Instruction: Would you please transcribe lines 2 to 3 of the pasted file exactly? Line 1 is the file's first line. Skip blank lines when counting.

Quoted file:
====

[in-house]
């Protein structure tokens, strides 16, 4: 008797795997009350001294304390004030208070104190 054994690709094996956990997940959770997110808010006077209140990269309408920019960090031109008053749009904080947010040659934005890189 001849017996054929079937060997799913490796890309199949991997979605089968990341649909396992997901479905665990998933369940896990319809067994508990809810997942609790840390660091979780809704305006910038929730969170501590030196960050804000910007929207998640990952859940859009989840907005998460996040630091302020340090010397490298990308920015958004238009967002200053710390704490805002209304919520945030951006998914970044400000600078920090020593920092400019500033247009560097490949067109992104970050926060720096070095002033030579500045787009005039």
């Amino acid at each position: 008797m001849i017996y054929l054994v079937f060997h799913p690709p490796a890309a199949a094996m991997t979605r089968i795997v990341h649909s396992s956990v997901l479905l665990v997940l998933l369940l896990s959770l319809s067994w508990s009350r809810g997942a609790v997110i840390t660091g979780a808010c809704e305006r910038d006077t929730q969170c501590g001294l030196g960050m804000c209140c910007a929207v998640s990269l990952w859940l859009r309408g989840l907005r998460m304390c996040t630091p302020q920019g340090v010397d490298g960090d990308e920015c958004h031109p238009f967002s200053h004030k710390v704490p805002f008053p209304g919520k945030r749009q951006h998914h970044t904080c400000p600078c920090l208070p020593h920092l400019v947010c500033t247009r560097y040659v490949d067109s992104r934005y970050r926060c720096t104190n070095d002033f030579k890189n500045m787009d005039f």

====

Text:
């Protein structure tokens, strides 16, 4: 008797795997009350001294304390004030208070104190 054994690709094996956990997940959770997110808010006077209140990269309408920019960090031109008053749009904080947010040659934005890189 001849017996054929079937060997799913490796890309199949991997979605089968990341649909396992997901479905665990998933369940896990319809067994508990809810997942609790840390660091979780809704305006910038929730969170501590030196960050804000910007929207998640990952859940859009989840907005998460996040630091302020340090010397490298990308920015958004238009967002200053710390704490805002209304919520945030951006998914970044400000600078920090020593920092400019500033247009560097490949067109992104970050926060720096070095002033030579500045787009005039």
């Amino acid at each position: 008797m001849i017996y054929l054994v079937f060997h799913p690709p490796a890309a199949a094996m991997t979605r089968i795997v990341h649909s396992s956990v997901l479905l665990v997940l998933l369940l896990s959770l319809s067994w508990s009350r809810g997942a609790v997110i840390t660091g979780a808010c809704e305006r910038d006077t929730q969170c501590g001294l030196g960050m804000c209140c910007a929207v998640s990269l990952w859940l859009r309408g989840l907005r998460m304390c996040t630091p302020q920019g340090v010397d490298g960090d990308e920015c958004h031109p238009f967002s200053h004030k710390v704490p805002f008053p209304g919520k945030r749009q951006h998914h970044t904080c400000p600078c920090l208070p020593h920092l400019v947010c500033t247009r560097y040659v490949d067109s992104r934005y970050r926060c720096t104190n070095d002033f030579k890189n500045m787009d005039f």